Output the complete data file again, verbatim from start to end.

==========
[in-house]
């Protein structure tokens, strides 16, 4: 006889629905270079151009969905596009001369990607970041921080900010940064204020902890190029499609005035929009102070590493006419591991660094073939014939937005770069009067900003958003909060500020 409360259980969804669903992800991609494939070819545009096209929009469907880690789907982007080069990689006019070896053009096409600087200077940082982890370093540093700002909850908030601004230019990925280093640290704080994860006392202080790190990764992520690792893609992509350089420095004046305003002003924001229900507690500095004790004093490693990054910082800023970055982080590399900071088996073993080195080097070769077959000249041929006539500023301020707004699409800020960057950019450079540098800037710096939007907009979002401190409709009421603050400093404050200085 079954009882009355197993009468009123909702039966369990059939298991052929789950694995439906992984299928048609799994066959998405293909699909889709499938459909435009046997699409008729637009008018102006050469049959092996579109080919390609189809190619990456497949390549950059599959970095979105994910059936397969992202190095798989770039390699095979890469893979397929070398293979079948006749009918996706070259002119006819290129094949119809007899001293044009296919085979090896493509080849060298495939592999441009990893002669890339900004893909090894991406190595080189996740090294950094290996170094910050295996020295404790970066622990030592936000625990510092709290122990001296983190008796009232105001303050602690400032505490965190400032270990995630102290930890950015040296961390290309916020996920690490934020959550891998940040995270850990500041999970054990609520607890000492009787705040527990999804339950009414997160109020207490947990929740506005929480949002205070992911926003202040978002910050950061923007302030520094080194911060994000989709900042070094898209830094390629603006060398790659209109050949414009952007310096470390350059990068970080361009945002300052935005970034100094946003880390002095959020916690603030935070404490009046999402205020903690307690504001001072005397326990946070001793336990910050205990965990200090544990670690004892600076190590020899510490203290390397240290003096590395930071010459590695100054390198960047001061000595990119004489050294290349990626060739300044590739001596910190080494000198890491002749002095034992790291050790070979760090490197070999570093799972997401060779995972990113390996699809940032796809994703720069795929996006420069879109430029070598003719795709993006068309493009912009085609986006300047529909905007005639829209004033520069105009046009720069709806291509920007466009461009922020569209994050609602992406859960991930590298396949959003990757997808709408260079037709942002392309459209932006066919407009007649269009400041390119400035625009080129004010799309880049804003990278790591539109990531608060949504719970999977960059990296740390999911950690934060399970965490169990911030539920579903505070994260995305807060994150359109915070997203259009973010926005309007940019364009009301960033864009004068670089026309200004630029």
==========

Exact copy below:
[in-house]
């Protein structure tokens, strides 16, 4: 006889629905270079151009969905596009001369990607970041921080900010940064204020902890190029499609005035929009102070590493006419591991660094073939014939937005770069009067900003958003909060500020 409360259980969804669903992800991609494939070819545009096209929009469907880690789907982007080069990689006019070896053009096409600087200077940082982890370093540093700002909850908030601004230019990925280093640290704080994860006392202080790190990764992520690792893609992509350089420095004046305003002003924001229900507690500095004790004093490693990054910082800023970055982080590399900071088996073993080195080097070769077959000249041929006539500023301020707004699409800020960057950019450079540098800037710096939007907009979002401190409709009421603050400093404050200085 079954009882009355197993009468009123909702039966369990059939298991052929789950694995439906992984299928048609799994066959998405293909699909889709499938459909435009046997699409008729637009008018102006050469049959092996579109080919390609189809190619990456497949390549950059599959970095979105994910059936397969992202190095798989770039390699095979890469893979397929070398293979079948006749009918996706070259002119006819290129094949119809007899001293044009296919085979090896493509080849060298495939592999441009990893002669890339900004893909090894991406190595080189996740090294950094290996170094910050295996020295404790970066622990030592936000625990510092709290122990001296983190008796009232105001303050602690400032505490965190400032270990995630102290930890950015040296961390290309916020996920690490934020959550891998940040995270850990500041999970054990609520607890000492009787705040527990999804339950009414997160109020207490947990929740506005929480949002205070992911926003202040978002910050950061923007302030520094080194911060994000989709900042070094898209830094390629603006060398790659209109050949414009952007310096470390350059990068970080361009945002300052935005970034100094946003880390002095959020916690603030935070404490009046999402205020903690307690504001001072005397326990946070001793336990910050205990965990200090544990670690004892600076190590020899510490203290390397240290003096590395930071010459590695100054390198960047001061000595990119004489050294290349990626060739300044590739001596910190080494000198890491002749002095034992790291050790070979760090490197070999570093799972997401060779995972990113390996699809940032796809994703720069795929996006420069879109430029070598003719795709993006068309493009912009085609986006300047529909905007005639829209004033520069105009046009720069709806291509920007466009461009922020569209994050609602992406859960991930590298396949959003990757997808709408260079037709942002392309459209932006066919407009007649269009400041390119400035625009080129004010799309880049804003990278790591539109990531608060949504719970999977960059990296740390999911950690934060399970965490169990911030539920579903505070994260995305807060994150359109915070997203259009973010926005309007940019364009009301960033864009004068670089026309200004630029």